• High schools, colleges and universities, GED earners

      • Adjusted for estimated migration, workforce participation

      • Adjustments for potential anomalies caused by recessions

    • ●Projections Methods

      • Upper and lower bounds, accounts for some uncertainty

      • Regression models, percent changes based on previous years (2000 to 2011)

      • Official projections where available (high school)

    Implications of Projection Analysis

    • ●Little evidence of skills gap by education level

    • ●Slight undersupply of highest educated

      • Likely medical doctors and lawyers

    • ●More high-skill workers than jobs available

      • Many job openings at the high school or less level

      • Workers with some college or more may not find jobs to match education level

      • Only in aggregate, not for specific skills

    Individual Occupation Analysis

    • ●Skills gaps exist for specific occupations

      • Analysis based on high levels of demand, degree specificity

      • Included occupations:

        • Registered Nurses

        • General and Operations Managers

        • Hairdressers, Hairstylists, and Cosmetologists

        • Elementary School Teachers

        • Middle and High School Teachers

        • Accountants and Auditors

        • Nursing Aides, Orderlies, and Attendants

        • Human Resources, Labor Relations, and Training Specialists

        • Computer and Information Systems Workers

    Individual Occupation Analysis Results

    • Middle and High School Teacher Projection Analysis, 2012-2020

    Individual Occupation Analysis Results

    Human Resources, Labor Relations, and Training Projection Analysis, 2012-2020

    Individual Occupation Analysis Results

    Computer Science and Information Systems Projection Analysis, 2012-2020

    Current Workforce Development Policies

    • ●Workforce Training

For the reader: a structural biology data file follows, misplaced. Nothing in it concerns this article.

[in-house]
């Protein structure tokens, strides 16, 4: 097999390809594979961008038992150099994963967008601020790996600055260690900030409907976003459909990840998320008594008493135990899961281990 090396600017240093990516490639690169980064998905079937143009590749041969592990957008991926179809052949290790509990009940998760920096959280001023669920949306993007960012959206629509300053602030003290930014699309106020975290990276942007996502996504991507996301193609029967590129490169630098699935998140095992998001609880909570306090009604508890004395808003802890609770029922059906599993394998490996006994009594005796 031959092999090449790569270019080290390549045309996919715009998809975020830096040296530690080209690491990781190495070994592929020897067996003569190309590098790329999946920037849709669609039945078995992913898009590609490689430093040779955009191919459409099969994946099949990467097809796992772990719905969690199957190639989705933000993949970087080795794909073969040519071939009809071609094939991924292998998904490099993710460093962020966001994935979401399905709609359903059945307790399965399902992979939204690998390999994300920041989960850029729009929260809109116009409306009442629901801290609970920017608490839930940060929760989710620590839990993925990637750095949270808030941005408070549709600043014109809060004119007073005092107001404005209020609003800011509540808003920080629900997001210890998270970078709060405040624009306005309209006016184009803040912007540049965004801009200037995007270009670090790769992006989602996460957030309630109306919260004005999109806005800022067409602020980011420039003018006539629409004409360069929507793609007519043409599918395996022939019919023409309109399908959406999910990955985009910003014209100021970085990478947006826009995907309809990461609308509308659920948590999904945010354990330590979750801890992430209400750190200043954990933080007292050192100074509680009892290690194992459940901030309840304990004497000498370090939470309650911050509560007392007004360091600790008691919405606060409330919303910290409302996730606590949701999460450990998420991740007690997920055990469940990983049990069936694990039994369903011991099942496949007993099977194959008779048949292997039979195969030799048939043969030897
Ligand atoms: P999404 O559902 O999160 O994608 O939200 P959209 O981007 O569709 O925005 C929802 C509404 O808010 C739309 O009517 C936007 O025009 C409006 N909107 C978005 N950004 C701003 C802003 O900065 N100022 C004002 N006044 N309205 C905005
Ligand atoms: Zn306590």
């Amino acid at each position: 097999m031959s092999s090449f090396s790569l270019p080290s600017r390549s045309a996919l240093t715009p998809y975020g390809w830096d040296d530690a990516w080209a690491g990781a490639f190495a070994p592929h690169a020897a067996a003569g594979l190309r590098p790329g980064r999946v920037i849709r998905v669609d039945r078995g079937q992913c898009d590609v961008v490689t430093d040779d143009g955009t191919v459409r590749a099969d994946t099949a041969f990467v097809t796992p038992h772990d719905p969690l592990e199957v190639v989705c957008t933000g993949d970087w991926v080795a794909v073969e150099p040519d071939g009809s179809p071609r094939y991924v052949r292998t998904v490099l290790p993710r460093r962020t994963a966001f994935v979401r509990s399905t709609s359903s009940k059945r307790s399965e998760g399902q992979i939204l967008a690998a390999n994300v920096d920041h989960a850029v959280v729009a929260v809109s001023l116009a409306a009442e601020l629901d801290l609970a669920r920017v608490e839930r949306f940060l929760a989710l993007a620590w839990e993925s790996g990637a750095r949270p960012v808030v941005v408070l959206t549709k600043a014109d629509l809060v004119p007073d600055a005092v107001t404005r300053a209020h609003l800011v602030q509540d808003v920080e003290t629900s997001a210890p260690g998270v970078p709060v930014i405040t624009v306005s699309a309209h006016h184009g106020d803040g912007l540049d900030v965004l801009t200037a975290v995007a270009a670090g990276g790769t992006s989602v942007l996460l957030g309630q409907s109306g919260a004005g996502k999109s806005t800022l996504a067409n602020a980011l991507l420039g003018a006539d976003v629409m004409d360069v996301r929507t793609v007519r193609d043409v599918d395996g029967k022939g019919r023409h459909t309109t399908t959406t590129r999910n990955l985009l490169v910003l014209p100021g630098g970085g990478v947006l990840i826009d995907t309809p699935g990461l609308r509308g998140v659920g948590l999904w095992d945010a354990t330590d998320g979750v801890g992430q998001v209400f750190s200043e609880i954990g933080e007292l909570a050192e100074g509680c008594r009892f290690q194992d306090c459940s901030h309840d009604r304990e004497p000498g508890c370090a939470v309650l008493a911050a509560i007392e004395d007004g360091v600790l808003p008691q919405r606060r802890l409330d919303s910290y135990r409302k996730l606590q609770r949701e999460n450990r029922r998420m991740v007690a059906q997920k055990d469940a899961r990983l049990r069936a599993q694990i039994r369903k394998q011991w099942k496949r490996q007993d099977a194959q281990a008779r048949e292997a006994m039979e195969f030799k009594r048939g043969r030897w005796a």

• Wisconsin Works (W-2) program

      • Workforce Investment Act (WIA)

  • ●Education Programs

    • Career and Technical Education (CTE) programs

    • Wisconsin Technical College System (WTCS)

    • University of Wisconsin System

  • ●Recent Proposals

    • More WTCS and FoodShare recipient funding

    • Grants for new employee training

    • DWD Labor Market Information System

  • Policy Recommendations

    • ●Monitor Projections of the Skills Gap

      • Include supply/demand projections in DWD’s Labor Market Information System

    • ●Promote a High-Skill Economy

      • Commission to explore how state could promote a high-skill economy

      • Incentivize venture capital and start-ups

      • Encourage students to get degrees in areas with projected skills gaps

      • Targeted programming for skills in computer sciences

    • ●Ease Transitions to Workforce

      • College Scorecard and Labor Market Information System

      • Expanded funding for experiential learning programs in high school

      • Make it easier for adults to go back to school

    Thank You for Your Time

    Any Questions?

    For further information

    Contact the La Follette School’s publications office at 608-263-7657 or [email protected]

    Or see www.lafollette.wisc.edu/publications/workshops.html

    Thank you